Judge Roberts, if you answer important questions forthrightly and convince me you are jurist in the broad mainstream, I will be able to vote for you, and I would like to be able to vote for you. But if you do not, I will not be able to vote for you.

Mr. Chairman, I have high hopes for these hearings. I want and the American people want a dignified, respectful hearing process, open, fair, thorough, aboveboard, one that brings not only dignity but, even more importantly, information about Judge Roberts's views and ideology to the American people. I, along with all of America, look forward to hearing your testimony.

[The prepared statement of Senator Schumer appears as a submission for the record.]

Chairman SPECTER. Thank you, Senator Schumer.
Senator Cornyn?

Senator CORNYN. Thank you, Mr. Chairman.

Judge Roberts, let me also join in extending a warm welcome to you and your family for these hearings. As the 15th speaker in the order of seniority here, I recall the adage I learned when I first came to Washington that everything has been said, but not everyone has said it yet. And perhaps by the time this hearing is over this week, you will have a fuller appreciation than you do now for that.

But, of course, you are a known quantity, so to speak, to this Committee and to this Senate, having been confirmed by unanimous consent just 2 short years ago. And I want to extend a compliment to you on your judicial service. You have served with distinction in your current capacity.

While the importance of your nomination as Chief Justice of the United States cannot be overstated, it seems as though each new nomination to the Court brings an element of drama, somewhat akin to an election. Indeed, we have seen special interest groups

to coerce you into stating your opinion on hot-button issues that are likely to come before you as a judge, as if this were an election.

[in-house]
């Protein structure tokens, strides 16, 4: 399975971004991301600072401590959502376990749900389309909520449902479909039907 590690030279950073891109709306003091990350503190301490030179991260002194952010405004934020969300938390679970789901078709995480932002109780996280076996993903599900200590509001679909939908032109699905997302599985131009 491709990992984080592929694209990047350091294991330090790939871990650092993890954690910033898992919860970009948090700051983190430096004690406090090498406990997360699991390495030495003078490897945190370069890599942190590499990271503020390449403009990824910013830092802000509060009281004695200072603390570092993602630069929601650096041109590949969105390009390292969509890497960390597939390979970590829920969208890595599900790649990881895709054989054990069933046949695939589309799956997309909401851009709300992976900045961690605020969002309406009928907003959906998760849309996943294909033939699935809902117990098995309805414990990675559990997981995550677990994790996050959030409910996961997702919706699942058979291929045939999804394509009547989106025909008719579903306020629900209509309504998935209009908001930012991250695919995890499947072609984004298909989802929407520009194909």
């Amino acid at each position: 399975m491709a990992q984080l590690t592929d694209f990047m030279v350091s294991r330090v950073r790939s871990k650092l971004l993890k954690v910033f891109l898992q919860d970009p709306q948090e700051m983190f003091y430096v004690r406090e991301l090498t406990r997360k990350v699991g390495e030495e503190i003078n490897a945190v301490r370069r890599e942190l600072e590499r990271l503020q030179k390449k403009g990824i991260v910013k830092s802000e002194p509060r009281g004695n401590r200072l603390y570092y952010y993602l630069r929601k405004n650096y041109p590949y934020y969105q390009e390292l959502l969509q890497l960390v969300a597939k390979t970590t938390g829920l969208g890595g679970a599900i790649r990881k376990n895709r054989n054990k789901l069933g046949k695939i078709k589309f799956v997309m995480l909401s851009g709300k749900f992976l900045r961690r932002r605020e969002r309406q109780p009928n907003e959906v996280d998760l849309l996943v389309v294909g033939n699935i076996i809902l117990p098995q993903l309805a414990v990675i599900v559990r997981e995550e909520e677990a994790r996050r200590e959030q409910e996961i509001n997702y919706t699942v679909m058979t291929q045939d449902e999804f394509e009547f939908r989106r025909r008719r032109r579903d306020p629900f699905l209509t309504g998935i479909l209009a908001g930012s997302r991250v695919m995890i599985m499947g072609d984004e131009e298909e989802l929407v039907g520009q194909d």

But, of course, this is not an election, and no reasonable person expects you to make promises to politicians about how you are likely to rule on those issues when they come before the Court as a condition of confirmation.

Still, some in our country have lost sight of the proper role of an unelected judge where the people are sovereign and where Government enjoys no legitimacy except by consent of the governed. They see unelected judges primarily as policymakers and arbiters of every pressing social issue that might arise, with the authority to dictate to the people what they think is good for us.

Well, this ideal of the Supreme Court as a super-legislature to which we might turn to give us everything that is good and stop everything that is bad is not a view that I share, nor, for that matter, did those who wrote and ratified the Constitution. The Constitution does not guarantee everything that is good and prohibit everything that is bad, or it could have been written in two sentences. Rather, it guarantees some specific things, it prohibits some specific things, and leaves the rest to be sorted out through the democratic process.

Alexander Hamilton, as you know, wrote in the Federalist Papers, which argued for ratification of the Constitution, that the judicial branch, he predicted, would be known as the least dangerous branch. He believed that there is no liberty if the power of judging is not separated from the legislative and executive powers. Its sole purpose was to interpret and apply the laws of the land. Its role would be limited.

Regrettably, Justices have not always been faithful to this constitutional design. All we need to do is to look at the Supreme Court's track record to see why abdicating our right of self-government to nine judges isolated behind a monumental marble edifice, far removed from the life experiences of the average American, is a bad idea.